Saturday, December 31, 2011


 Nope, not seafood.  Pork!
 It was time to cook the first large roast from our pigs.  But I didn't plan well, and the ham was thawed two days before I had a day when I could cook it with the timing to be done for supper.  So I hit the books and landed on this one:
In this book, (on loan from a friend....waves to Andy and Haley!) a must-read for anyone raising their own meats, is a wonderfully weird little recipe for pork squidlets.  Intriguing.  I detest shellfish, but love-love-love anything fried.  Deep fry it and I'll eat it!  The recipe called for a tenderloin, yet I had a thawed gargantuan ham roast (uncured.)  No problem, I just carved off a couple of hunks before settling the roast into the Dutch oven, browned in its own lovely fat and braising in some broth and garden garlic.

I cut the reserved meat into 1/4-1/3 inch thick slices, then cut "tentacles" into each piece.  Since I didn't follow the instructions for the cut of meat, why follow any of the other instructions?  Be adventurous!  Spontaneous!  Daring!  Learn from your own mistakes!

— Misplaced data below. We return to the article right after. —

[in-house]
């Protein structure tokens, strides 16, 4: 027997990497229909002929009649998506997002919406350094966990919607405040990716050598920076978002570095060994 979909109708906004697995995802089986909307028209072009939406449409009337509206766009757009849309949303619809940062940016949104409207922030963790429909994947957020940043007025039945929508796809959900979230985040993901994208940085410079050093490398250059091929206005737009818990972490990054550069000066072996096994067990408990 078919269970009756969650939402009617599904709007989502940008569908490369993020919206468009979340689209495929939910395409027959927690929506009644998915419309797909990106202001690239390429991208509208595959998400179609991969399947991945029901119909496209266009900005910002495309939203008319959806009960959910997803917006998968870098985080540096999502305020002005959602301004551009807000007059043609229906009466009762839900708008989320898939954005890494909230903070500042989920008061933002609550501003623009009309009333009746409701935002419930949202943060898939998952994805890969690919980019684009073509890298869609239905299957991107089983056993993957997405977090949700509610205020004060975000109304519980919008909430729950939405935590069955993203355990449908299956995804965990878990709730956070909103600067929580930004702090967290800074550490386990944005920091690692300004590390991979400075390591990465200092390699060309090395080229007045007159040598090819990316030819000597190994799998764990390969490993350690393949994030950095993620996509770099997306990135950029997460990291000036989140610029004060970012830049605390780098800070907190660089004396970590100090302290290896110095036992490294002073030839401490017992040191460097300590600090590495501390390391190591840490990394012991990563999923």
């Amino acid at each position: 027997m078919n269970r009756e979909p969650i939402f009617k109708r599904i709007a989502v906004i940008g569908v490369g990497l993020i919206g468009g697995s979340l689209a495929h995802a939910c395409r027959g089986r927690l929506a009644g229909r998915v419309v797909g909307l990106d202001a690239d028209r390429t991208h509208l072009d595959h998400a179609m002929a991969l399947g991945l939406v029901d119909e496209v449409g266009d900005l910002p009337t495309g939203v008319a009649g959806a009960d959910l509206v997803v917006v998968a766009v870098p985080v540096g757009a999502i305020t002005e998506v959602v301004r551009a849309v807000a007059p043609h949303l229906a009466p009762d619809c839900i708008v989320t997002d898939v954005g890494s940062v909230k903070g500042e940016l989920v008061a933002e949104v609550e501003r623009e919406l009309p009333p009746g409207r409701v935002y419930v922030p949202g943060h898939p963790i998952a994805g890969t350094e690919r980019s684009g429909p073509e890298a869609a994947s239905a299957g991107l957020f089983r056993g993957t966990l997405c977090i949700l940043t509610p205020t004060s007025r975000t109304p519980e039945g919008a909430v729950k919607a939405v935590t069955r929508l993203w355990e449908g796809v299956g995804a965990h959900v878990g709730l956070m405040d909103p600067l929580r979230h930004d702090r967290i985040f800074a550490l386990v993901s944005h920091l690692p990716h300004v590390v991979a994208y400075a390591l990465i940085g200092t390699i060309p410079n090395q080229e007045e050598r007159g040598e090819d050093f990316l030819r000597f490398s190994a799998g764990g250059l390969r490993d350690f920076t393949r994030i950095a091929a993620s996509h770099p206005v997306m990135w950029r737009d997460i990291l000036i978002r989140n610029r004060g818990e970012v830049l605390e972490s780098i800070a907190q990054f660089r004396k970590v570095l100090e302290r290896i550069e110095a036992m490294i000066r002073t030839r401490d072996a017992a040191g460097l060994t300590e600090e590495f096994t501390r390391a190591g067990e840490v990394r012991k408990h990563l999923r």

Next was the flavoring.  I mashed a few cloves of garlic with a mortar and pestle (mincing would've done the job, but, hey....) and added some salt and black pepper.  The recipe called for a tablespoon of each, which seemed like too much for me.  I used plenty of garlic, but cut the salt down to 2 teaspoons (still too much) and the pepper down to 1 teaspoon (not enough.)  Instead of olive oil, I added a couple of good spoonfuls of the lard I had melting to fry the squidlets in.
I stirred the squidlets in and let them rest and take up the garlicky flavor for a few minutes while the lard heated and I decided what to bread them with.
The recipe called for cornstarch.  I had corn meal made from my home grown Wade's Giant Indian smelled I made a test batch of four squidlets after squishing them around in some corn meal on a plate.  Hugh was not kidding when he said to cook them for less than a minute. 
They were a bit on the crunchy side but definitely delicious.
For the rest, I added some whole wheat flour to the corn meal and carefully coated the rest, pressing them into the mixture and getting all the tentacles well covered with the flour.  I fried them in two batches and YOWZA!  Delicious!  This one is definitely a keeper, but be aware that they must be eaten practically standing in the kitchen.  Crispy, crunchy perfection on a chilly, rainy, last day of 2011.



  1. i laughed everytime i read the word "squidlets" ha! great work - they look delish. more and more i find that i love plain old meat fried up in a pan. whoot! :-)